Epilogue. Just several weeks ago, Ron Krietemeyer organized an annual conference for the USCC clients who man Social Development offices in dioceses around the country. As featured guest speaker, he invited Rep. Geraldine Ferraro (D-N.Y.), whose liberal political views make her a fine representative of progressive Catholic thought. Apparently the authentically Catholic USCC staff did not notice, in surveying Rep. Ferraro’s political career, that she has forthrightly sponsored federal government-supported abortion.

Now that Archbishops O’Connor and Law are in place, has the Vatican gone back to business-as-usual in choosing Americans for key Church posts? Hardly. Take the case of Monsignor John Foley. Former Monsignor Foley, that is. Future correspondence should be addressed to Archbishop Foley, care of Vatican City. That’s right: archbishop, not bishop; he skipped a grade. When Pope John Paul II reorganized the Roman Curia, he named Monsignor Foley president of the Pontifical Commission for Social Communications.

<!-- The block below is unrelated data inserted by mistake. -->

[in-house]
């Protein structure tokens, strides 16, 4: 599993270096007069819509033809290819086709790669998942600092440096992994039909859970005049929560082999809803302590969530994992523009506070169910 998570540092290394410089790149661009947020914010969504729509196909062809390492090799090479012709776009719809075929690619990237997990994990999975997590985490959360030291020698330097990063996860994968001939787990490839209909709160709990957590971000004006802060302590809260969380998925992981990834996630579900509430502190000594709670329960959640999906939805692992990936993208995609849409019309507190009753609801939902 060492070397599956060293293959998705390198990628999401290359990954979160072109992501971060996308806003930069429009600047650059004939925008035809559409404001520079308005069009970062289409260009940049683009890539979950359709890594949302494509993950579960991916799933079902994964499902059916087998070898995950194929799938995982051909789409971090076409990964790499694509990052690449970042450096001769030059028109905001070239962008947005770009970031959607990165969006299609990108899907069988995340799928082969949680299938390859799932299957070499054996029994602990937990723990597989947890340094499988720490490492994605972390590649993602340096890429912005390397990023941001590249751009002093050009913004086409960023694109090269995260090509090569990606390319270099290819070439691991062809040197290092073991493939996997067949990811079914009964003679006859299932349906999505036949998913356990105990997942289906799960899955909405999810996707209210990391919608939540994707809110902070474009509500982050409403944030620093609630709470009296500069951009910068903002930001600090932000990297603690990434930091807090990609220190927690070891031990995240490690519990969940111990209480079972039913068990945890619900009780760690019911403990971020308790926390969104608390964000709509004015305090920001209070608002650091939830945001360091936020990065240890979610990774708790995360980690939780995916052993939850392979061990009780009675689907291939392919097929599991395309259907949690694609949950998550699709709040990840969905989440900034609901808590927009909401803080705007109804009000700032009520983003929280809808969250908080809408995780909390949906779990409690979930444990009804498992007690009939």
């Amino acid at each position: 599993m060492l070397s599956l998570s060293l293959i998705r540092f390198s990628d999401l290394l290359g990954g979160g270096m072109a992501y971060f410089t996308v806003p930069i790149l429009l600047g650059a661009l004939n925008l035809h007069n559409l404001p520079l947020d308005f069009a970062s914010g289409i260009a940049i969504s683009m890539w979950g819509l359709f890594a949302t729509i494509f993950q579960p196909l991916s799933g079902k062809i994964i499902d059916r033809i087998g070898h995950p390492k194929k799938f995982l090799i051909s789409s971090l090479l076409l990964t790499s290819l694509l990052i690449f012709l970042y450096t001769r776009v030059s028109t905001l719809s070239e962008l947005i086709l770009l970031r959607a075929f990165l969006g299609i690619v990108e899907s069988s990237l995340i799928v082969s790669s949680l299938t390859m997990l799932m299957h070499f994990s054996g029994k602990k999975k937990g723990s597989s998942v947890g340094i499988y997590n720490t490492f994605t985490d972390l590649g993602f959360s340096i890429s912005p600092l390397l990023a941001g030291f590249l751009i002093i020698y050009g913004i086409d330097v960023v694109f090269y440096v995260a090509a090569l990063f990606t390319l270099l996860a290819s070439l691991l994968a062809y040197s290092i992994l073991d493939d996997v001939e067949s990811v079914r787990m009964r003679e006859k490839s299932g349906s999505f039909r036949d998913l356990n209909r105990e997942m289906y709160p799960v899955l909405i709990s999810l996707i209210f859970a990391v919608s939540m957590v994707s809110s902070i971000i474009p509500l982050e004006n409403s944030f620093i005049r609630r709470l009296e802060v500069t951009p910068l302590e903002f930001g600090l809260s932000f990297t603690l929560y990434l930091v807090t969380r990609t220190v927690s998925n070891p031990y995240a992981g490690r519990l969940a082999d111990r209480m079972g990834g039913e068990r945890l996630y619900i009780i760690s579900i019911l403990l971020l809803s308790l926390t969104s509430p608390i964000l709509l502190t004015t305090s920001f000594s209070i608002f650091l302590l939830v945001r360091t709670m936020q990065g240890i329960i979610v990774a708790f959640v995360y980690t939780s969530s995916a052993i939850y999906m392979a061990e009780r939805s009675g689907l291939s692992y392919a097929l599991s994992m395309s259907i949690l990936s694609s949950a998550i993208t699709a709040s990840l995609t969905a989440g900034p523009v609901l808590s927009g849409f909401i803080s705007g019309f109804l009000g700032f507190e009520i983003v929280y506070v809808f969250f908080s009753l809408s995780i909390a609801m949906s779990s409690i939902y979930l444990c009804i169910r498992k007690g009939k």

What had Monsignor Foley done to earn such a signal honor? He had been the editor of the Catholic Standard and Times in Philadelphia. Now to be sure the Standard and Times is an important newspaper, serving an important archdiocese. Still, from editor to archbishop overnight? Just imagine, dear reader, how surprised you would be if the editor of your diocesan newspaper suddenly became an archbishop!

Obviously, Monsignor Foley was not an ordinary editor. Under his guidance the Standard and Times was one of the nation’s most reliable moderate Catholic publications — one of the few that occasionally welcomed conservative viewpoints. He himself emerged as a strong defender of papal authority. He even invited controversy, by appearing on a program sponsored by Catholics United for the Faith, just at a time when some bishops were assailing that group for its adamant defense of Catholic orthodoxy. It is safe to say that “progressive” Catholics were not happy with Monsignor Foley. Evidently, the Vatican was.

By

Philip F. Lawler, a former editor of Crisis Magazine, is the author most recently, of Contagious Faith: Why the Church Must Spread Hope, Not Fear, in a Pandemic.